Friday was an absolutely horrific day for humanity.
The senseless killing of 26 people, including 20 children and the shooter’s own mother, is hard to fully grasp. It’s difficult for me to wrap my head around how someone could be so driven to do such a thing. It’s something I’ve thought about at great length over the past few days. And as someone who has always communicated difficult thoughts best through the written word, I felt that putting my thoughts and feelings down was a logical and reasonable thing to do.
After my initial reaction; anger, disgust, unbearable sadness and grief, I began to think, as I’m sure many of you have done, about the causes and effects of this tragedy and how something like this can be prevented in the future.
Some blamed Sandy Hook Elementary School for poor security. Others blamed the shooter’s parents. After it was revealed that the shooter had Asperger’s, some blamed that. Overwhelmingly, however, many people blamed firearms for the atrocities that occurred last week.
Blame was spewed in seemingly every direction. But, as I thought more and more about who was responsible for this horrible act, two people came to mind.
The shooter and myself.
Obviously and without question, the shooter is ultimately the culprit of this heinous crime. He did it. And, just to put a quick end to the anti-gun argument, a gun didn’t do it. Human beings can kill other human beings any number of ways, even with their bare hands. That doesn’t mean everyone should be walking around with no hands.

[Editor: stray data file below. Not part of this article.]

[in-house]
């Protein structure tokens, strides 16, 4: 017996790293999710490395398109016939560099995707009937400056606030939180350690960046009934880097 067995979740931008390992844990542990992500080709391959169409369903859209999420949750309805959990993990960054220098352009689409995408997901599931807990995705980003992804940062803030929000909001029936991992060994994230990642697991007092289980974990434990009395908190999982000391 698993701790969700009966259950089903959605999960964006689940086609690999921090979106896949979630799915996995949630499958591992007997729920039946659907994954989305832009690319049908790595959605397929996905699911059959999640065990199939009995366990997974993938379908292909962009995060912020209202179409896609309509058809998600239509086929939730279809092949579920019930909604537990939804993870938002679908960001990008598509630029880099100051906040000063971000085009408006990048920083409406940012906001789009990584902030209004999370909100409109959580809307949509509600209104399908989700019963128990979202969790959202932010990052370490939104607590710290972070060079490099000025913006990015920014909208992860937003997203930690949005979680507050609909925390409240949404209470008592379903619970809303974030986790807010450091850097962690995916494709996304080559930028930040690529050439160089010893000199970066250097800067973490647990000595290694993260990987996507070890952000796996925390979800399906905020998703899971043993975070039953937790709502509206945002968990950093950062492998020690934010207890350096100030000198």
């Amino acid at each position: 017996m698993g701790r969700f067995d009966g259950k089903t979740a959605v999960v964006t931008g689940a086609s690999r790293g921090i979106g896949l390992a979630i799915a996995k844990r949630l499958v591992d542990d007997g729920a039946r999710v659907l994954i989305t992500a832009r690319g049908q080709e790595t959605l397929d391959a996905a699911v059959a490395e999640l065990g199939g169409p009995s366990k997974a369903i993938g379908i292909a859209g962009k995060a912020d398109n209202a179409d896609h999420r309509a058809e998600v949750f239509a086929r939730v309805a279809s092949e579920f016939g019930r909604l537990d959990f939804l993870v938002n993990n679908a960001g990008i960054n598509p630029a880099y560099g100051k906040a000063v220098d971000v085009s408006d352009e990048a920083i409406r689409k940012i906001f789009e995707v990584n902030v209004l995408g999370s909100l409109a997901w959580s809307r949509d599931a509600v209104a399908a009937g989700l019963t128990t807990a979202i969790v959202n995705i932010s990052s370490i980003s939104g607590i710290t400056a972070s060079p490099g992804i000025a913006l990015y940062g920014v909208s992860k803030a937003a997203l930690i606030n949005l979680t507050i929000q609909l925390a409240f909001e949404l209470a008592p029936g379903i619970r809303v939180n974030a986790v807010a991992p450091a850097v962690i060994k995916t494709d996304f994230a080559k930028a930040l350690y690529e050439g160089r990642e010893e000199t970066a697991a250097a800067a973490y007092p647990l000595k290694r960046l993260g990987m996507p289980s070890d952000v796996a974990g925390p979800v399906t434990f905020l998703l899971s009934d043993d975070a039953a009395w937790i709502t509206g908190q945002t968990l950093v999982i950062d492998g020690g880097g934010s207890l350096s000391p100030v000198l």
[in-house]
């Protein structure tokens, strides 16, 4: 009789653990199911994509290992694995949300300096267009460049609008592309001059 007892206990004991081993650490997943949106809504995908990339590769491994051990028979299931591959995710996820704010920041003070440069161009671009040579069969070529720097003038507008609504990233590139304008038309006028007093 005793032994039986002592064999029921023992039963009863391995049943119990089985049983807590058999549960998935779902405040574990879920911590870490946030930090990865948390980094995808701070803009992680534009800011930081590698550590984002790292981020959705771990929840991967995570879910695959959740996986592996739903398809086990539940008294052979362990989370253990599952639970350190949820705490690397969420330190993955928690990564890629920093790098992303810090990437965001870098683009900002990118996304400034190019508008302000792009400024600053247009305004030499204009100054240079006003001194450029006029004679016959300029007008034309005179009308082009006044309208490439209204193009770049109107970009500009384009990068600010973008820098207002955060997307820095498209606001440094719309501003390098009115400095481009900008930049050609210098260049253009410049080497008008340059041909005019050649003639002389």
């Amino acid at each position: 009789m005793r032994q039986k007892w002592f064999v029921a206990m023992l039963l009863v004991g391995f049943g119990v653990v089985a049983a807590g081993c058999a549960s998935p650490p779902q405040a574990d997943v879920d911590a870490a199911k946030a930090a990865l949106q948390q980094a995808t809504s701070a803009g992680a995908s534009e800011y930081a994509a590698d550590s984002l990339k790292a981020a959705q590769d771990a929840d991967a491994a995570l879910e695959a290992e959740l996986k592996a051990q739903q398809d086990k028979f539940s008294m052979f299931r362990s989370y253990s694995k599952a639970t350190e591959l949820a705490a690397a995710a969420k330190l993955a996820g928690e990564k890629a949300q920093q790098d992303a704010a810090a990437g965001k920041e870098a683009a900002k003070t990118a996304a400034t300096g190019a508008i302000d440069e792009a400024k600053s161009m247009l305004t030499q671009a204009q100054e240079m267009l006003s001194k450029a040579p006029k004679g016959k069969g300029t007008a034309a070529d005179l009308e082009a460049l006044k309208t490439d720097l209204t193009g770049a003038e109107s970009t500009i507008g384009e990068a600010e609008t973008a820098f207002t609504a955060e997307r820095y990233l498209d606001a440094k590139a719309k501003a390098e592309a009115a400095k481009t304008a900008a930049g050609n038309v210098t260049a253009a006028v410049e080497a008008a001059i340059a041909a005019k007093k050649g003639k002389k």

The real discussion, the most important discussion, I believe we can have coming out of this tragedy is the discussion that a very real battle does exist between good and evil. It’s one that has been raging since time began. In the end, the evil that existed within that shooter drove him to murder dozens of people without cause. But that same evil exists within all of us. Thankfully, good also exists within the hearts of man.
That’s where some of the blame for situations like this one rests on you and me. Too often the good in us loses to the evil in us. We are often too passive, allowing evil to creep in to our personal lives, and eventually, into our collective conscience.
What does this shooting say about our society? What message does it send to us and to the world? I think the answers would shock and humble us.
In the end, I think this shooting is a direct result of pure evil and the byproduct of a “me-first” culture. Ours is the kind of society that teaches children from birth that they can have what they want, and that what they want is what’s best, no matter what opposing voices may say.
It seems almost ridiculous to quote Mick Jagger in a post such as this, but he absolutely nails it.
“You can’t always get what you want…but if you try, sometimes, you just might find you get what you need.”
At the risk of sounding archaic, might I suggest that the meteoric rise of the violence phenomenon is a problem that has gone hand-in-hand with modernity? Perhaps when people were more concerned about getting what they need rather than what they want, things like this happened less often. Violence has always existed, but how many stories like this one took place in the 1950s, the ’40s, during the Great Depression? The answer is incredibly few. And I believe that is a direct result of the way people lived their lives back then.